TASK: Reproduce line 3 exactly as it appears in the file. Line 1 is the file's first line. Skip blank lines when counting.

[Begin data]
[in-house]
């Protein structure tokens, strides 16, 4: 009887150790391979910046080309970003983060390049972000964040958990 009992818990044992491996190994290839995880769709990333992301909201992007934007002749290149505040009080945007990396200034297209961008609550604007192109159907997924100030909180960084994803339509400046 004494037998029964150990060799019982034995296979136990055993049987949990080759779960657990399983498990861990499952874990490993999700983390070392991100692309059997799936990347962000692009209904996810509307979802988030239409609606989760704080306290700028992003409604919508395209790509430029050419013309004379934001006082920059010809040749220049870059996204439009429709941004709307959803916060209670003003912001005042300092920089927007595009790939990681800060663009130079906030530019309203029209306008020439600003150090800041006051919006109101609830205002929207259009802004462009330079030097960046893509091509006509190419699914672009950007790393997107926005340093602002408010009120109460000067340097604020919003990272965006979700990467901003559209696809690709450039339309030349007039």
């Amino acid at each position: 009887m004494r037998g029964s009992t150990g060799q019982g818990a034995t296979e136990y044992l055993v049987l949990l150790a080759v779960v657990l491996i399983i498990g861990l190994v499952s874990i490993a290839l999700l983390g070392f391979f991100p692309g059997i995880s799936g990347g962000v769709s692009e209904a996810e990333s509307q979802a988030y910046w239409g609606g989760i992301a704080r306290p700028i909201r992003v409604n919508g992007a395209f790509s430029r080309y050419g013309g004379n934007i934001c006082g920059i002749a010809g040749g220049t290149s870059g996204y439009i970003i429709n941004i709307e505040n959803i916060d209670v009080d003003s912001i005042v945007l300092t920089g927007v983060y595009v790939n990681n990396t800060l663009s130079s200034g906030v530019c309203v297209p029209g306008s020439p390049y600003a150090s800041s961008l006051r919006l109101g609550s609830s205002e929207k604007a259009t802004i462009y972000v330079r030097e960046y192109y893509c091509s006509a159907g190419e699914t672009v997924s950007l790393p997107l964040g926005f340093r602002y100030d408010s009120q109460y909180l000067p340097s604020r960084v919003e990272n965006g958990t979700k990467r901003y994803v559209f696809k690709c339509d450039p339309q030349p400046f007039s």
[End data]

């Amino acid at each position: 009887m004494r037998g029964s009992t150990g060799q019982g818990a034995t296979e136990y044992l055993v049987l949990l150790a080759v779960v657990l491996i399983i498990g861990l190994v499952s874990i490993a290839l999700l983390g070392f391979f991100p692309g059997i995880s799936g990347g962000v769709s692009e209904a996810e990333s509307q979802a988030y910046w239409g609606g989760i992301a704080r306290p700028i909201r992003v409604n919508g992007a395209f790509s430029r080309y050419g013309g004379n934007i934001c006082g920059i002749a010809g040749g220049t290149s870059g996204y439009i970003i429709n941004i709307e505040n959803i916060d209670v009080d003003s912001i005042v945007l300092t920089g927007v983060y595009v790939n990681n990396t800060l663009s130079s200034g906030v530019c309203v297209p029209g306008s020439p390049y600003a150090s800041s961008l006051r919006l109101g609550s609830s205002e929207k604007a259009t802004i462009y972000v330079r030097e960046y192109y893509c091509s006509a159907g190419e699914t672009v997924s950007l790393p997107l964040g926005f340093r602002y100030d408010s009120q109460y909180l000067p340097s604020r960084v919003e990272n965006g958990t979700k990467r901003y994803v559209f696809k690709c339509d450039p339309q030349p400046f007039s």